Interim hiring practices have offered a bit of a lifeline in this sea of instability. As was mentioned above, this is not as widely accepted of a practice in America as it is in Europe. However, the early adopters of fractional consulting, co-sourcing instead of outsourcing, and interim management teams have helped employers to protect their margins in uncertain times.
Agility and flexibility are key. The cost effectiveness of contracting experts who can immediately problem solve and develop a business path is much less risky, in the short term, than a full time, permanent hire. A more mature and developed runway for growth allows for a smoother transition into a full time, senior level hire.
Impact on Junior Hires
What is the impact on junior employers of interim staffing strategies composing leadership teams?
This could require agility for the lower level employee. As they entertain offers from different supply chain firms, they will want to consider the long term value of each position. Will this job open or close future opportunities? Will I have the chance to grow into a leadership position? Who will I be learning from and is there long term stability with this mentorship arrangement?
In many cases, the fractional resources have a portion of their statement or work tied to building standard process and management routines as well as coaching the full-time team members. This is an ideal approach that can mitigate potential cultural or engagement challenges.
It also stands to reason that the dynamics of an interim leadership team are diffused through the hiring authorities and the c-suite. The tactical and operational capacity will be emphasized in these arrangements, however culture and engagement will have to be driven by more tenured employees.
If you find yourself in this arrangement, be mindful of your agility tactics. Supply chain is highly specialized and requires nuanced skills that only experience can teach. Be a sponge and learn from everyone you work with. These interim staffing arrangements provide exposure that wouldn’t be available in more traditional, long term employment scenarios. These folks will be gone but will have helped to build out capacity without sacrificing current operational integrity. And as you move into the future, be sure that you are maintaining these relationships. As your skill set matures, so does your ability to perform in diverse capacities for supply chain organizations. You could easily find yourself offering up interim staffing services as well.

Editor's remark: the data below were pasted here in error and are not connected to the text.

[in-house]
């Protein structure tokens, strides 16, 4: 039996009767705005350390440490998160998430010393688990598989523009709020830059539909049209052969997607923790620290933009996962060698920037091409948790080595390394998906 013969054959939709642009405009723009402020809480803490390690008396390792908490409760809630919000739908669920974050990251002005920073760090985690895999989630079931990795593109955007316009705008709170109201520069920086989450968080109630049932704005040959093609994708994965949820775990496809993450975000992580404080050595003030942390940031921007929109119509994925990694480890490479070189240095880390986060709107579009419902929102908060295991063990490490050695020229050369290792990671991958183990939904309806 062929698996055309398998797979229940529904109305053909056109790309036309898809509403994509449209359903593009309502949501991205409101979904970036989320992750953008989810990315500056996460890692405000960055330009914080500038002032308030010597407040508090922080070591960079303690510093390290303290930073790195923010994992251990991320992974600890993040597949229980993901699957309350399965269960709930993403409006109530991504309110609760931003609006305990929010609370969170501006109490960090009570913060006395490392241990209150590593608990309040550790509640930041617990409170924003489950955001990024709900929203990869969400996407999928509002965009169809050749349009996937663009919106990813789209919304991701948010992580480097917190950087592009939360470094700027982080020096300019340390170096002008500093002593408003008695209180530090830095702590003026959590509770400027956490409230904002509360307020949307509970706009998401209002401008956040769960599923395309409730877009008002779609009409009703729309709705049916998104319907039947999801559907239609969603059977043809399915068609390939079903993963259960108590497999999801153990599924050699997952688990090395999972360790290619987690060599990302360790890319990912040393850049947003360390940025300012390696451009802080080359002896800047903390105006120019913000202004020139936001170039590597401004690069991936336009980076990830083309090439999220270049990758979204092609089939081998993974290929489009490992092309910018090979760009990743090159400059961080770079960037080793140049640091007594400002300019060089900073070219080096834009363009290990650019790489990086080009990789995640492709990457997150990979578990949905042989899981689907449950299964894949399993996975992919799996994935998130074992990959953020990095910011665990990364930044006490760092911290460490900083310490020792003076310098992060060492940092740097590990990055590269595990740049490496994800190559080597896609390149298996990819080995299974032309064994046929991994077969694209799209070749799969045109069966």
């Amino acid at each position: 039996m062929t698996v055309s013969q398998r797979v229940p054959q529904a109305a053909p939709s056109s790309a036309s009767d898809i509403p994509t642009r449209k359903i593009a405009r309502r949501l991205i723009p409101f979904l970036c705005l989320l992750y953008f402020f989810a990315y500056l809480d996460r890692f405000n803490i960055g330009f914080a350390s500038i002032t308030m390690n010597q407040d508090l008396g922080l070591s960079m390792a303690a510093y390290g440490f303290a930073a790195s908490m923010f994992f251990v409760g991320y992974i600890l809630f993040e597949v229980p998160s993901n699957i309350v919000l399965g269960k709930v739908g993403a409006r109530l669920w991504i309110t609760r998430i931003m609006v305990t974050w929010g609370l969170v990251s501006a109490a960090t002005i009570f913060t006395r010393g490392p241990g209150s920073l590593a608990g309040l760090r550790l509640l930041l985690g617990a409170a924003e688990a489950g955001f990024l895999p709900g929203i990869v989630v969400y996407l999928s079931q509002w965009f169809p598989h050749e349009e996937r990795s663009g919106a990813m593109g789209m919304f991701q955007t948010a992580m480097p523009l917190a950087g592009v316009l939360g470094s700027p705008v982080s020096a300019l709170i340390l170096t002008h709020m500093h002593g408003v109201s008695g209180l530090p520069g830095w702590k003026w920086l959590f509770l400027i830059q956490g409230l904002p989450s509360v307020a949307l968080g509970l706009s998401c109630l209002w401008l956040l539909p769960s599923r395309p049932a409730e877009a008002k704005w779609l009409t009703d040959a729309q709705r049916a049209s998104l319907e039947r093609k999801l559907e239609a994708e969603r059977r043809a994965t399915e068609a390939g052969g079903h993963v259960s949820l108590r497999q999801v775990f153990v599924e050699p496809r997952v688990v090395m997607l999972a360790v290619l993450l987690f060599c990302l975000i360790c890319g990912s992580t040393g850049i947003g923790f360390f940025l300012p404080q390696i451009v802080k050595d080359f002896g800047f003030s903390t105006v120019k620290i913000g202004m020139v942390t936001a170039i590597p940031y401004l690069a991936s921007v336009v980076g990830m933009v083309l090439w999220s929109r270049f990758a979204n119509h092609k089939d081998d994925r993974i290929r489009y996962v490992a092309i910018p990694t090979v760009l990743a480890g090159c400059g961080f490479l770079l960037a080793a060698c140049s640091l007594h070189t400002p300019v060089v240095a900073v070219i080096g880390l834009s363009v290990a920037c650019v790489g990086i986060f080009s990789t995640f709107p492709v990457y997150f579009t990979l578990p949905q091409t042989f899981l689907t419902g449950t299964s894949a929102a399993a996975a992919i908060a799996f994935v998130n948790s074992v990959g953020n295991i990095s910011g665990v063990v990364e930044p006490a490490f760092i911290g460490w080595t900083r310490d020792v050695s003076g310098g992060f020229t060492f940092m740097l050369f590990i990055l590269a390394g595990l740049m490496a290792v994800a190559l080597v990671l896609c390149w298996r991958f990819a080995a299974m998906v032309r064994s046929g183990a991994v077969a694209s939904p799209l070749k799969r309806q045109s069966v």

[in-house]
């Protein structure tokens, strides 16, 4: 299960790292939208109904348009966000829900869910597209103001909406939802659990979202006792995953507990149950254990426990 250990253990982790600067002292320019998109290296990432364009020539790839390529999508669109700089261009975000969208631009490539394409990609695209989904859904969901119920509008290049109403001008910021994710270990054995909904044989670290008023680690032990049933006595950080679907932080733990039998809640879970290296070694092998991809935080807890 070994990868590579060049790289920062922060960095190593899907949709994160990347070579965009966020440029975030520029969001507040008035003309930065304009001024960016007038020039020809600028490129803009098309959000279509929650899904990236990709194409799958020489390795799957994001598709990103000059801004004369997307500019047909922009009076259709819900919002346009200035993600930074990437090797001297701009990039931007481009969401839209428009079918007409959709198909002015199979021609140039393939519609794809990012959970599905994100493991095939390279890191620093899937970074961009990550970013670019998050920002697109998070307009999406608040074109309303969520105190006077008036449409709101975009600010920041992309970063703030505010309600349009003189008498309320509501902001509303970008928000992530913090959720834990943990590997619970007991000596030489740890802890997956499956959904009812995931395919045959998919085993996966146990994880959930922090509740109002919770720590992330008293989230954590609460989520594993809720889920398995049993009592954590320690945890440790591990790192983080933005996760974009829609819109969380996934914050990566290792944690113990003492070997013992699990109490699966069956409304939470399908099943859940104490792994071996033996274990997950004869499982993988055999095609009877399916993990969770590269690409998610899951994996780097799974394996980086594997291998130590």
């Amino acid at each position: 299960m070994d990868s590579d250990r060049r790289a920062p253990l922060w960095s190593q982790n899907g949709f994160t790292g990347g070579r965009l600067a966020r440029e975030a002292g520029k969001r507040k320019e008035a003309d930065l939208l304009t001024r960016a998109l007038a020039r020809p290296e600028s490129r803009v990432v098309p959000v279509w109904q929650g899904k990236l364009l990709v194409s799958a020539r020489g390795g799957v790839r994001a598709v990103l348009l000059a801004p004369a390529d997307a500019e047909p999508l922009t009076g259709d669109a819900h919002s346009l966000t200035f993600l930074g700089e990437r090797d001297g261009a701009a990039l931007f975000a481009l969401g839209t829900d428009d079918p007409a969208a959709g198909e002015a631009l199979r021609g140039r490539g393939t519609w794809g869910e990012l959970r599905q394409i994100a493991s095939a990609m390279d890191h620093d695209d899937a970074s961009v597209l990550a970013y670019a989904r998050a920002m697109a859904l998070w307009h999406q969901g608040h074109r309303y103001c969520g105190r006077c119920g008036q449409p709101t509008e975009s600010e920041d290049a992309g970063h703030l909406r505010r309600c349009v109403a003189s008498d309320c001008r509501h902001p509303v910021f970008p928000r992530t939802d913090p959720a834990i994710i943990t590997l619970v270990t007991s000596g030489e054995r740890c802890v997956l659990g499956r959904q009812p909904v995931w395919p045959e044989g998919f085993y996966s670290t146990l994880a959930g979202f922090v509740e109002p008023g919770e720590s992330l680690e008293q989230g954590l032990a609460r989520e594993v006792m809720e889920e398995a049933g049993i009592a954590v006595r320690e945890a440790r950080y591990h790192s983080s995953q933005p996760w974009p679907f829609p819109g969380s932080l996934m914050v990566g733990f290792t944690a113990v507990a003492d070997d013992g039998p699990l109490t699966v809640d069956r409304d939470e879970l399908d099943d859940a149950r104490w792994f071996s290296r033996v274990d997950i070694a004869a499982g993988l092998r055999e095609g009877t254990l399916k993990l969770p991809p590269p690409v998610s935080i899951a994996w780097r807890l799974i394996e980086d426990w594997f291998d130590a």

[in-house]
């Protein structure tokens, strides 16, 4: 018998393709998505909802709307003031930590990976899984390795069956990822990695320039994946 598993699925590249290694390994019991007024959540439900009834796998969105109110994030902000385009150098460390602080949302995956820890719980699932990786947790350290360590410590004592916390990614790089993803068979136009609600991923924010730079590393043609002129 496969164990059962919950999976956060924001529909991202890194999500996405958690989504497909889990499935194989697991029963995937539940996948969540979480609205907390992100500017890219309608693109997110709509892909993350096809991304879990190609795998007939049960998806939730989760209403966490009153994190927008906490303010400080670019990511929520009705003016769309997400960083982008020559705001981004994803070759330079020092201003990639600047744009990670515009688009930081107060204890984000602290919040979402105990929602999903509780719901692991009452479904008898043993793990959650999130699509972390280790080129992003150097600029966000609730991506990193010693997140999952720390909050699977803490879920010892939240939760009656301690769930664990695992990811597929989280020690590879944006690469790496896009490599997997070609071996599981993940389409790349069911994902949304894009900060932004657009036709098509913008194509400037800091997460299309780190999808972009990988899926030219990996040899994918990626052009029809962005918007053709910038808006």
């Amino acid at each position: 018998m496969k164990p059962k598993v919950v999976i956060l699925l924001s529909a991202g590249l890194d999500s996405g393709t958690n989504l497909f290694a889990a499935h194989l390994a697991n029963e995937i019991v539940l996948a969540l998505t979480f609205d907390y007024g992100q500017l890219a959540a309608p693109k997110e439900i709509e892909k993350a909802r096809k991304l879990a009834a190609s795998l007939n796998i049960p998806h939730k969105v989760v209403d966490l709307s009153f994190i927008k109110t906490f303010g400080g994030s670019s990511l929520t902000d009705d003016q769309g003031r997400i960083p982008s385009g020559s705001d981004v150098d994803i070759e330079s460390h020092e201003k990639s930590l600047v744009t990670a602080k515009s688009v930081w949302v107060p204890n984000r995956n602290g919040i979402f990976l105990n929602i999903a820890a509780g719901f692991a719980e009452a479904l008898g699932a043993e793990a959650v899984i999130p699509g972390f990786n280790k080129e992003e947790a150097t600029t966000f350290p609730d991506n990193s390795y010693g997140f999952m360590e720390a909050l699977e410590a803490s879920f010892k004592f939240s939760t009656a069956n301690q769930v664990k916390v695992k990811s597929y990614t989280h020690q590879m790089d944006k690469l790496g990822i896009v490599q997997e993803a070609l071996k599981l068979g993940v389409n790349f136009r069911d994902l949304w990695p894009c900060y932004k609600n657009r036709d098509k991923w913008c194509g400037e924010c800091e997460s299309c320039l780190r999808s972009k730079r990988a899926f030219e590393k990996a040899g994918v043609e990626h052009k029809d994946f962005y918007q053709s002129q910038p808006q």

In the case above, the employer retains fractional and interim staffing teams for leadership positions. The client/employer then hires junior employees to work under or in support of the leadership team. It would stand to reason that the employer hopes the less senior team they hire will be able to grow into the leaders they need. But clearly, they don’t have the time to wait for them to mature. Business paths need to develop faster than that maturation process will allow.
Fixture in Future of Work?
It’s hard to say how much a fixture these practices will become. Some employers have been using these tactics to get around hiring freezes. These temporary growth stoppages don’t interrupt the need for production or development. Interim and fractional options provide yet another method of skirting a freeze until more viable teams can be put in place, long term.
The $7000 question remains: how common is this practice and how much will it be in the future of work in supply chain? The baby boomers in c-suites and other leadership positions are already starting to leave. A lot of them have been gone for awhile and have even gone into consulting roles. There is not adequate backfill to remedy these losses on the scale needed. How long will it take to replace this institutional knowledge, if ever? How much growth in things like tech and sustainability are necessary to compete at a high level? How does an employer balance traditional capacity building strategies with perceived risks of trying something new? Is this tactic just for start ups or can more established organizations adopt these practices with relative ease? And what about the youngsters?
Typically we wrap up these articles with some summaries about what to expect. What we do know is that you can provide immediate relief to your talent woes with experts if you know who to engage. If you are not familiar with this option, ask your Talent team to seek out options and check your network to see if it might be worth an experiment the next time you are in a bind. This can be a cost effective measure that can aid growth, in the short term, and hopefully prepare more capacity in the long term. But you will eventually need to hire someone permanently.